Putin is Getting Married

Putin's bride. Photo: Ivan Sekretarev / AP Photo

As of today at least half of Russia is worthy of Vladimir Putin and he is worthy of that half. Our presidential election resembles a wedding. Putin has made all the preparations, including lending his face a youthful appearance, writing or having ghostwritten seven articles promising his bride – Russia – to be her defender, protector, commander-in-chief and brother. He has invited his freeloading fans from all around the country for a feast of free food and drink.

But there’s a problem: the bride is split into two halves. One part of her – basically the lower half, the workers, soldiers, lackeys, those who are corrupt, couldn’t care less or, let’s face it, are simply uneducated – trembles in excitement awaiting her bridegroom, ready to give himself to him, if not forever, then at least for six or twelve consecutive years. I wonder what their children will be like. Or even whether this bride is capable of a live birth. But the bridegroom has promised her the moon and pretends to believe his own promises. He will defend Russia’s lower half from Americans and won’t let her be dishonoured. He will pivot her towards Asia telling her about a chest with precious stones that awaits her there.  He’ll rush to her rescue if her dress gets torn, driving her to the hospital himself and demanding the best treatment. And should a crisis befall her, he will pick up the hem of her skirt and personally stick plasters on her cuts and apply leeches. Moreover, he will love her passionately since they share the same proclivities. Of course, as a classic male he will keep the odd thing secret from her: his income, maybe, as well as that of those of his friends who comprise his inner circle, assist him with oil and gas but prefer to keep out of the limelight.  He will explain to his bride why Khodorkovsky has to sit in prison, although I think it’s quite conceivable that in his joy he will indulge Khodorkovsky somewhat, moving him from the North to a prison on the Black Sea coast.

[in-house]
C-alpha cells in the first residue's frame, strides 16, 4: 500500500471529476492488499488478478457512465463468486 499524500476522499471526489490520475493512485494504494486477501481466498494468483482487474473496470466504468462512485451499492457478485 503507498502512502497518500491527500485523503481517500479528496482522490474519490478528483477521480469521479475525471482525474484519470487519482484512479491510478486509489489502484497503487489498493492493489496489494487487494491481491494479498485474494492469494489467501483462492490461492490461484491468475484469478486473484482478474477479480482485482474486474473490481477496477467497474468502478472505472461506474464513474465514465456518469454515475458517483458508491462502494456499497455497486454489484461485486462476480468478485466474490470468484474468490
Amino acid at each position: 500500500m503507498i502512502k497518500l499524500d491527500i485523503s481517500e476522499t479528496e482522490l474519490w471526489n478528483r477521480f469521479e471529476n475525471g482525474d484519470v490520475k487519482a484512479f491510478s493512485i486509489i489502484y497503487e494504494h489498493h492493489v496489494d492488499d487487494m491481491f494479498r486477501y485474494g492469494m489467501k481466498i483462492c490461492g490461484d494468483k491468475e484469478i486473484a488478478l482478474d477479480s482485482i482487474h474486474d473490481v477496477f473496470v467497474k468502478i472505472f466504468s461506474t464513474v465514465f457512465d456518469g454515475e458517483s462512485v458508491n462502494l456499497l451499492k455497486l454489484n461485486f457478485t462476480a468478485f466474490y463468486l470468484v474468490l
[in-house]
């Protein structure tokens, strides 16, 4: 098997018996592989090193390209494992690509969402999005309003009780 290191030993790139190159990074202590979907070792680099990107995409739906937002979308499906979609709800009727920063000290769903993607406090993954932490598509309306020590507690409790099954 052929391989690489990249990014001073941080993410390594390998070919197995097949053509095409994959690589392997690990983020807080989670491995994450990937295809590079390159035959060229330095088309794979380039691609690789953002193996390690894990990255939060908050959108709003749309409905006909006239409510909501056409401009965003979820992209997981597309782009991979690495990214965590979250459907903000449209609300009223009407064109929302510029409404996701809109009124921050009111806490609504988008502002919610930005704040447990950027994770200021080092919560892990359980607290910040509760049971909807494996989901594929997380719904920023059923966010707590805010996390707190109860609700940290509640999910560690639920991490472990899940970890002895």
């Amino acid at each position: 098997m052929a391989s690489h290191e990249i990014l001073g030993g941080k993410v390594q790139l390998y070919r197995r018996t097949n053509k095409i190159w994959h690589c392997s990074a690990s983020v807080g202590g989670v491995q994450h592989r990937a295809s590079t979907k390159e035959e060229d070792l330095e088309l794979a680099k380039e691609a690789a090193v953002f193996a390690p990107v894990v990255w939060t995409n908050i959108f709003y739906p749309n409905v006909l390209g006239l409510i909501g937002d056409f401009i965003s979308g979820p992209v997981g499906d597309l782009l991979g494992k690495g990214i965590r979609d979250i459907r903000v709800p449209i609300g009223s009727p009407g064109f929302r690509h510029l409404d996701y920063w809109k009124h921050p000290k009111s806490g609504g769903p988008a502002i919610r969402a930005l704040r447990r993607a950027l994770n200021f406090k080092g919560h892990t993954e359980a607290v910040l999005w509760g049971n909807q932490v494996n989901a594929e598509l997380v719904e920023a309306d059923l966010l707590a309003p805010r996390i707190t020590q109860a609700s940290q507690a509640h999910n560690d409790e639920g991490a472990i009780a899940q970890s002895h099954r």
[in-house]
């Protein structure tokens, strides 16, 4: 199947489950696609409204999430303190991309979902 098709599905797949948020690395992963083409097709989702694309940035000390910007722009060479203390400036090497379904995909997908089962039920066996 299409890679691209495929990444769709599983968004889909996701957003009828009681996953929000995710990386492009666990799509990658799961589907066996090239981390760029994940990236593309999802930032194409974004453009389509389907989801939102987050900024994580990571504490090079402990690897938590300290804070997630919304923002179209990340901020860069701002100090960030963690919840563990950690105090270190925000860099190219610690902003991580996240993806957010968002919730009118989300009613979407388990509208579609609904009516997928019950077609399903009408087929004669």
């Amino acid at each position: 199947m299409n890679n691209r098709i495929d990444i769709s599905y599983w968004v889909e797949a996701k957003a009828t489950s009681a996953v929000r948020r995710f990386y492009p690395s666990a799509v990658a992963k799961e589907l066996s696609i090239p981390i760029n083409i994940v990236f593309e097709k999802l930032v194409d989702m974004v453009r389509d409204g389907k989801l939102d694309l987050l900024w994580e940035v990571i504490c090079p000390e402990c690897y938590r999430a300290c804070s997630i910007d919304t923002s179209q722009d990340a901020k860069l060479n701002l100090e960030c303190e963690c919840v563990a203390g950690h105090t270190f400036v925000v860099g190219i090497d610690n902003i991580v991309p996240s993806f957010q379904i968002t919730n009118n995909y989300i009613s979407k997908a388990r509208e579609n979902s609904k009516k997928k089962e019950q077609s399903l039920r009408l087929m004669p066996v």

But what is he to do about his bride’s upper half, the Russia that rose against him this past winter, refusing to marry him for the third time and doing a runner from the altar? This gave the bridegroom a nasty shock.

It was unexpected for him to discover that the upper half doesn’t love him, for he’s not used to not being liked. The upper half does not consist of Putin’s brethren-in-power, even though a split seems to be occurring in their ranks as well. The upper half represents the enlightened part of Russian society: scholars, distinguished journalists, writers, actors, directors, pop stars. Of course, he has a few supporters among this group, too, whom he spoils with his support and, of course, will reward handsomely for their trust. But in general, the intelligentsia says no. And the tens of thousands of young people who have come out into the streets thrust another ‘no’ into Putin’s face.

Oh well, Putin must think to himself, these people have been driven wild by Western values and sold themselves to Europe. What he doesn’t realize, though, is that we have not imported these values. These have always been our values, from Pushkin to Malevich, from Chekhov to Schnittke; in fact it’s the West that has imported our Russian values, the values of our culture, rather than the other way round.